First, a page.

Is the smart thermostat easy to use? By ease of use, ask yourself what kind of controls would be on the device and would they not be too complicated. What you’d commonly see on these devices is a digital display that shows you temperature and time settings or real-time displays. The controls are mostly push-button, although some thermostats feature a hybrid system where you have both digital and manual knobs and slides for more flexibility.
What other information can you see on the thermostat control panel? Most smart thermostats should be able to display not only the temperature but also the humidity inside and outside the house. It’s one feature that tells you whether it’s okay to go outside and enjoy the weather, or it is best to stay indoors.
How is it controlled? The other feature that most modern thermostats now have is their remote controllability – not by a home remote control device alone, but through the internet. These thermostats can be programmed from your computer in the office of even from your smartphone or iPhone, and can be very useful when, for example, you forgot to turn your cooling or heating off, or if you wanted to postpone the cooling or heating because you won’t be coming home early.
Does it come with connectivity options? Most modern thermostats today come with WiFi connectivity features. This will allow your device to link to weather services and send you information when you check the device online.
Does the smart therstat have activity and light sensors? There’s another unique feature on some smart thermostats that sense light inside the house. When the device senses unoccupied conditions because of low light, it automatically allows temperatures to fall below occupied temperature settings, maybe by 10 to 15 degrees. When lighting levels are back to normal, it reads that there are people in the house, and orders your heating or cooling back to normal conditions.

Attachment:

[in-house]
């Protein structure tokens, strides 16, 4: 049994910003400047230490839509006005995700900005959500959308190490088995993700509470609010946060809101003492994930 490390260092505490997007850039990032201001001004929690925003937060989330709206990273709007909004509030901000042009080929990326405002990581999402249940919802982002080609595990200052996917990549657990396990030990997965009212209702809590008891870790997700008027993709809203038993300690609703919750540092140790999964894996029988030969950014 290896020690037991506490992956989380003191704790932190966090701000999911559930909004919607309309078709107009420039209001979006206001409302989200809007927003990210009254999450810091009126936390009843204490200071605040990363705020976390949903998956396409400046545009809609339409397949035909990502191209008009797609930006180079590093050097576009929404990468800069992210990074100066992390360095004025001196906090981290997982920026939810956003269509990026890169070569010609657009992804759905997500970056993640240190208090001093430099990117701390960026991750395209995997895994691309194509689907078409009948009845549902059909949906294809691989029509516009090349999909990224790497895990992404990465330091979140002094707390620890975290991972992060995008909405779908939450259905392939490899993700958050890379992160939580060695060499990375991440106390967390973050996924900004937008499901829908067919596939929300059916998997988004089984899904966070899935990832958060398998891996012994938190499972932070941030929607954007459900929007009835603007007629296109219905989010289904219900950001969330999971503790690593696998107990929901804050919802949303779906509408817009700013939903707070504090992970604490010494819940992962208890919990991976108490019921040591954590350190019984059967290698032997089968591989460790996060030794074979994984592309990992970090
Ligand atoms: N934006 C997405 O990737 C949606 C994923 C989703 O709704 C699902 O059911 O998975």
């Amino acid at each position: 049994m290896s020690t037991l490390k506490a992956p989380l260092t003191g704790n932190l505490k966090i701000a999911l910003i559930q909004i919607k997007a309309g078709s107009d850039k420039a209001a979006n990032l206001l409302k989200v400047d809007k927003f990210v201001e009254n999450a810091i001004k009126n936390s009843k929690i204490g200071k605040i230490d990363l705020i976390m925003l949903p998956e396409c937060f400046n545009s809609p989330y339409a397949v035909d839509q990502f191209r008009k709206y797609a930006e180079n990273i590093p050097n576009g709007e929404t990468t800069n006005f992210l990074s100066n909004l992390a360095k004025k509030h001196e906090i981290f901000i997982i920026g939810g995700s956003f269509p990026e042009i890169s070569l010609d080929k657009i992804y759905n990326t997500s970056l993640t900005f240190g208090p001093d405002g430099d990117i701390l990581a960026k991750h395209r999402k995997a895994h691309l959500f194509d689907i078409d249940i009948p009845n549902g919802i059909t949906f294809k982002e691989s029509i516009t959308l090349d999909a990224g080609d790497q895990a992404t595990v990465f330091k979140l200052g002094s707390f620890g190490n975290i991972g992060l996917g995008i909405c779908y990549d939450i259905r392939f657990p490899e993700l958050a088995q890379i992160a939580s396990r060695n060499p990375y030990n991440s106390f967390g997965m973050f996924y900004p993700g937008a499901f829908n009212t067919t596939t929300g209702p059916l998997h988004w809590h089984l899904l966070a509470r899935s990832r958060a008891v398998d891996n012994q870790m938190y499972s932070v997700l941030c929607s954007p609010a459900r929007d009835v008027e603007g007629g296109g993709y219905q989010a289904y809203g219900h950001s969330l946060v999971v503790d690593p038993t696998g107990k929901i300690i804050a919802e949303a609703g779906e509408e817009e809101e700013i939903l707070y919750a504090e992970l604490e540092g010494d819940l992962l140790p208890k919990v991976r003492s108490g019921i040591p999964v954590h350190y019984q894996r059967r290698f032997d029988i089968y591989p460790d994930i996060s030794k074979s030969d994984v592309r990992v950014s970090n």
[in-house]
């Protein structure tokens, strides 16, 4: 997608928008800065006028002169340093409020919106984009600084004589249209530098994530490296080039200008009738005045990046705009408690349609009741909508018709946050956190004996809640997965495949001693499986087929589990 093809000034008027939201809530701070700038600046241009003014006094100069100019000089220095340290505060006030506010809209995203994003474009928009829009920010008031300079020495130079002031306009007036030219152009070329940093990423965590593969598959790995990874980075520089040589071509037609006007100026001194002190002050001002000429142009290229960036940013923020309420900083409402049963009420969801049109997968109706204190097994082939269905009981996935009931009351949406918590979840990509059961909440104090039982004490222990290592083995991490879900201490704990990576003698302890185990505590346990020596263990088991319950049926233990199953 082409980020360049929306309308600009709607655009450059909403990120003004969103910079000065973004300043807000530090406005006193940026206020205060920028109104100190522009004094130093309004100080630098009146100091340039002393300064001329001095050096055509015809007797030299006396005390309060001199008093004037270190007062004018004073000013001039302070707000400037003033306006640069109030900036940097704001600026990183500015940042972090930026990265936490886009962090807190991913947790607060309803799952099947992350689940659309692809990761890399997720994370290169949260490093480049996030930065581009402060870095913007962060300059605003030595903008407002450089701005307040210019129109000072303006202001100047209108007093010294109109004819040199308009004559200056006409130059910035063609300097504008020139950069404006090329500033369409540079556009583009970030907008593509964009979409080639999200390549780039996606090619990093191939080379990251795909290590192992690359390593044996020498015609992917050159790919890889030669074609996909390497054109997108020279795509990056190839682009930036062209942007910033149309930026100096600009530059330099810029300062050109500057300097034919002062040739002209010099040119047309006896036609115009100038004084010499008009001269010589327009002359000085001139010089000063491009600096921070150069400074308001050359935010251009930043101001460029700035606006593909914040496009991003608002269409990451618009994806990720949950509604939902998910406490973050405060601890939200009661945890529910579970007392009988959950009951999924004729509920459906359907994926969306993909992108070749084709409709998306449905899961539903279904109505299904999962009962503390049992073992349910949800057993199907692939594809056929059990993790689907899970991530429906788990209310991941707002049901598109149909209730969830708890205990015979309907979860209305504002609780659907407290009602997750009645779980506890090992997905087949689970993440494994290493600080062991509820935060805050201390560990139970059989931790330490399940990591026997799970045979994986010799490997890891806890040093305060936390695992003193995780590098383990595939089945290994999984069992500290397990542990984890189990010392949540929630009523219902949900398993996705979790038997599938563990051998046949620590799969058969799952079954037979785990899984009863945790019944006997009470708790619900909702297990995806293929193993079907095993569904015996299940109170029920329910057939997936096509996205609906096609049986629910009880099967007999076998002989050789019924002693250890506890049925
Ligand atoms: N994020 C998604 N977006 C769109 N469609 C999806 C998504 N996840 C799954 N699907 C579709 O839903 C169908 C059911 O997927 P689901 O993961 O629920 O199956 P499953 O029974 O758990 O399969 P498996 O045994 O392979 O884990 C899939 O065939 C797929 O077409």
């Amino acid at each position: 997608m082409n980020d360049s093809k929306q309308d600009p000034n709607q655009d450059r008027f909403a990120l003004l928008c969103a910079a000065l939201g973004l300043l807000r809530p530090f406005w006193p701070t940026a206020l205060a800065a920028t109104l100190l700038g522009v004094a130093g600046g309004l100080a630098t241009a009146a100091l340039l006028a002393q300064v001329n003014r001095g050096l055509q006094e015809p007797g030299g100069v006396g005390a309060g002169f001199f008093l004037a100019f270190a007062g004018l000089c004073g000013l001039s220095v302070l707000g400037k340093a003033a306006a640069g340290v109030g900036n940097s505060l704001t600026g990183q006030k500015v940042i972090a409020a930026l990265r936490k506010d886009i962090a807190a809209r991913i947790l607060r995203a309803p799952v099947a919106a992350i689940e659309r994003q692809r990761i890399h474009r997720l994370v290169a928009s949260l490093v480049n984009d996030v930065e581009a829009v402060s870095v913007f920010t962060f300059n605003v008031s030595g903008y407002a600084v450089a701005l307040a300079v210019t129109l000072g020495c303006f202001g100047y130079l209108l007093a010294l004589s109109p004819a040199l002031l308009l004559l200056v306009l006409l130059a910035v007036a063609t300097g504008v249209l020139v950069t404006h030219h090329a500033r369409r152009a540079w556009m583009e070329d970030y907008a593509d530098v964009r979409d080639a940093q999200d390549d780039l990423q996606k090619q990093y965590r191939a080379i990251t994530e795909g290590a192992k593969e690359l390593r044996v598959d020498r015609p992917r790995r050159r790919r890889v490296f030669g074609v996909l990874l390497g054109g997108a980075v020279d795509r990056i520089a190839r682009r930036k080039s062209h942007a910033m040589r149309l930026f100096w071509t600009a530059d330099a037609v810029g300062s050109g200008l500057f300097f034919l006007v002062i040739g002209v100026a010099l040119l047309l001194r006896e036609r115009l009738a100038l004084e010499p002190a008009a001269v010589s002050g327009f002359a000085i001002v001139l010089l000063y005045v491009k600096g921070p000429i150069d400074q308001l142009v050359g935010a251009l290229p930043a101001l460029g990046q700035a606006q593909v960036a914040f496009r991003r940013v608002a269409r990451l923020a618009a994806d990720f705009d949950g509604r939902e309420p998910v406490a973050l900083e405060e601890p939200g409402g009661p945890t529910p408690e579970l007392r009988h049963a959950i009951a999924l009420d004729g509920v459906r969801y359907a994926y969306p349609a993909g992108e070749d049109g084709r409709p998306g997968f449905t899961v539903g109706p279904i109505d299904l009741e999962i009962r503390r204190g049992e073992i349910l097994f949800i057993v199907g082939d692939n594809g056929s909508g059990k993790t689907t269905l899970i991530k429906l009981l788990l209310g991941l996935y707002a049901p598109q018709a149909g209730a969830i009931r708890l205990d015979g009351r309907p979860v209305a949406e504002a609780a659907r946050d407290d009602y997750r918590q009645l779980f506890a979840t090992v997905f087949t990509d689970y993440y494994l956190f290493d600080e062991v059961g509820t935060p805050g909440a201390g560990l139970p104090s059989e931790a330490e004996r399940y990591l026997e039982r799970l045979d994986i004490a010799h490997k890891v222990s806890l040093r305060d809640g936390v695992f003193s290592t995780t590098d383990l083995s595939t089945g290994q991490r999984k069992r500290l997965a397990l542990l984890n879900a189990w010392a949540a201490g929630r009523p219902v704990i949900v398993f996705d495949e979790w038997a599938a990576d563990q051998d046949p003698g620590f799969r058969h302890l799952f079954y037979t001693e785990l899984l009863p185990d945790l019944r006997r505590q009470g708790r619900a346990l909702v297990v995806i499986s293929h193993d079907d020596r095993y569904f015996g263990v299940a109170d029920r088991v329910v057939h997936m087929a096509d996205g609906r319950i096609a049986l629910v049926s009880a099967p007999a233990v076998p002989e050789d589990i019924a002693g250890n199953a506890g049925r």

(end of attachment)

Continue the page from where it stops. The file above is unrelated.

More Smart Thermostat Features
These thermostats are just getting smarter and smarter actually. Now there are devices that remind you to clean or replace the air filter on your air-conditioning, there are those that warn you of a malfunction in the cooling or heating, and those with motion sensors that, like light-sensing devices, tell the device that someone is present in the home and it’s time to cool things down.
One other thing that you have to ask yourself when buying a thermostat is, could you install it yourself, or would you need to call an HVAC contractor to do that for you? Most of these devices attach to the cooling or heating unit by one or two wires, so it’s quite easy to install them yourself. Or better still, have the supplier send a technician over to deliver, install, and program it for you and save you the hassle.
So, does the smart thermostat really save money? Energy Star says the average household spends about $2,200 on electricity bills per year, and half of that goes to cooling and heating. Smart thermostats could help you save $300 to $400 a year. Now that can be considerable savings by any standard. And besides, it brings your home closer to smart-home standards, too.